Submitted by Steve

Special Bulletin
(1983 TV Movie)

The movie is shown as live events happening on a network news broadcast.

The nuclear weapon goes off while it is being defused, destroying the entire city of Charleston, South Carolina. Nearly everyone in the city not killed by the blast are badly burned or exposed to lethal amounts of radiation. Three days later, the network has moved on to other news stories.

Regular programming on television network RBS is interrupted by a special news bulletin. In New York, RBS news anchors Susan Myles (Kathryn Walker) and John Woodley (Ed Flanders) are reporting that terrorists have taken four hostages aboard a tugboat anchored at the Port of Charleston in South Carolina. Two of the hostages are WPIV (the RBS affiliate in Charleston) reporter Steven Levitt (Christopher Allport) and cameraman George Takashima (Robert Kay), who were at the dock covering another story. The other two hostages are members of the Coast Guard who surrendered following a shootout with the terrorists. Steven and George were broadcasting live to tape, and it was being recorded back at their station, when they were taken hostage. After that video is shown, RBS reporter Meg Barclay (Roxanne Hart) is now at the dock continuing the story. She reports that Steven was able to talk to his station, and he tells them that the terrorists are wanting their demands to be broadcast over the air, or they will start killing the hostages. After the network and the FBI talk it over, RBS agrees to air the terrorist demands. Now broadcasting from the tugboat, the terrorists introduce themselves. They are led by Dr. Bruce Lyman (David Clennon) and Dr. David McKeeson (David Rasche), and they are joined by Frieda Barton (Rosalind Cash), Jim Seaver (Ebbe Roe Smith), and Diane Silverman (Roberta Maxwell). As a sign of good faith, they release the two Coast Guardsmen, but say they need to hold on to Steven and George as a way to continue to communicate with RBS, and promise not to harm either of them as long as the video feed is not cut. They would know if it was because they have a television on board tuned to WPIV.

Dr. Lyman, a former employee of the Pentagon, is demanding that the detonators for every nuclear weapon in the Charleston area (a total of 968 of them) be delivered to the tugboat by 4:30pm the next day, where they will then take them out to the ocean and destroy them. These nukes are either on ships, submarines, or bombers based in Charleston. Their hope is that this will lead to the eventual disarmament of every nuke in the world. If they do not receive the detonators, or their path out to the ocean is blocked, they will detonate their own nuclear weapon that is on the tugboat at 6:00pm. After the broadcast, both the news anchors and the government are skeptical that the terrorists have a real nuke with them. As a result, Dr. McKeeson comes on the air and shows everyone the nuke. He says that the nuke contains five kilograms of stolen plutonium, and he installed anti-tampering devices to prevent anyone other than himself from disarming it. Still not believing them, RBS begins to report on what they know about Dr. Lyman and the other terrorists as well as the Coast Guardsmen wounded earlier. They then report that one of the wounded Coast Guardsmen has died, and all five terrorists are now facing murder charges. On the tugboat, the terrorists are all shocked by the death, as that was not part of their plan. RBS then reports that five kilograms of plutonium were reported missing from a nuclear facility that Dr. McKeeson used to work at, and the government knew about it for months. The White House then issues a statement saying that even though they don’t believe the threat in Charleston is real, the President has ordered an evacuation of the city anyway. Upon hearing this, the anchors begin to speculate that the nuke might be real after all, and predict the evacuation of Charleston will not go well.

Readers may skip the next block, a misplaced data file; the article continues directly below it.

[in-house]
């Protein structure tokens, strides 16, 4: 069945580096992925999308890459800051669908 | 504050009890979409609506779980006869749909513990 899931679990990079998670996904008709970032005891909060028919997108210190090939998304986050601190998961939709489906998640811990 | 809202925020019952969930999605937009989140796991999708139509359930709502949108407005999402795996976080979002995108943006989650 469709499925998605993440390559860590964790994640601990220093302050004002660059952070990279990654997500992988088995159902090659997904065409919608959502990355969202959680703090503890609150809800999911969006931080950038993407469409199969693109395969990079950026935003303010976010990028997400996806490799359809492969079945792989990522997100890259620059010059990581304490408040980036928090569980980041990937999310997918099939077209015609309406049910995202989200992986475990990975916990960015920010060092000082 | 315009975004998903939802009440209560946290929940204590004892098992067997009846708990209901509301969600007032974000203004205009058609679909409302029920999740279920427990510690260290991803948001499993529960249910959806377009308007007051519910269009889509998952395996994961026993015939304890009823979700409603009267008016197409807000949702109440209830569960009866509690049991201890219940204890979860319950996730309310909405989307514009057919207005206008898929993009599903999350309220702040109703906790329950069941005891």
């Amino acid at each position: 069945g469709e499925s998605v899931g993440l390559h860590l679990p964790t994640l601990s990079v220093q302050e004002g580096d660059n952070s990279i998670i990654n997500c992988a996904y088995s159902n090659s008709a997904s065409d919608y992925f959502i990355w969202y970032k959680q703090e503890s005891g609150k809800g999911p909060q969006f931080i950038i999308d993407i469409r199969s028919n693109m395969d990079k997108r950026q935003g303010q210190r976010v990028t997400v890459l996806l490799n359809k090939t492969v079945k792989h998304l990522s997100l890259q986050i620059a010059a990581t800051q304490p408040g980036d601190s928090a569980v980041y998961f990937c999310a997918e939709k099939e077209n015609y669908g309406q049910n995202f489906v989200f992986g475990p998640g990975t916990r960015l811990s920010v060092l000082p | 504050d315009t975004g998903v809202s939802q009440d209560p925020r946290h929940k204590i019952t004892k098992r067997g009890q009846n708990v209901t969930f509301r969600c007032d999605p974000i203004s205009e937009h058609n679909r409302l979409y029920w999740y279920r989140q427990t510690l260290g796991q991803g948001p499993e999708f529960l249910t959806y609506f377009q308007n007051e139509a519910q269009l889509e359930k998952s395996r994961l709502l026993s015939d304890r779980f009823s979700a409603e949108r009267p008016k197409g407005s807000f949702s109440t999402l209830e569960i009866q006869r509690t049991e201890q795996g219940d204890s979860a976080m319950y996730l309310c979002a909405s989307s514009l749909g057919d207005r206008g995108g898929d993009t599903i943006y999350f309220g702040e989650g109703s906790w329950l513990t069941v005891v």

The story picks up hours later. The government has now confirmed the nuke is indeed real, and as expected, the evacuation of Charleston has been chaotic. The city was not prepared for a mass evacuation with short notice, and all the roads leading out of the city are jammed. Hastily prepared evacuation centers are already overflowing, and looting and violence has occurred throughout the city, leading to fatalities. RBS has also begun showing what the effects of a nuclear detonation would do to the city, and they have been interviewing survivors of Hiroshima and Nagasaki to let everyone know what the people in Charleston would expect. RBS is also reporting that other anti-nuclear activists are angry with Dr. Lyman’s group, claiming that their actions are painting all of them as terrorists and the anti-nuclear movement will be damaged as a result. Some are also complaining about the media’s coverage of the event, even claiming that RBS is sensationalizing it to bolster their ratings, a sentiment echoed by Dr. McKeeson.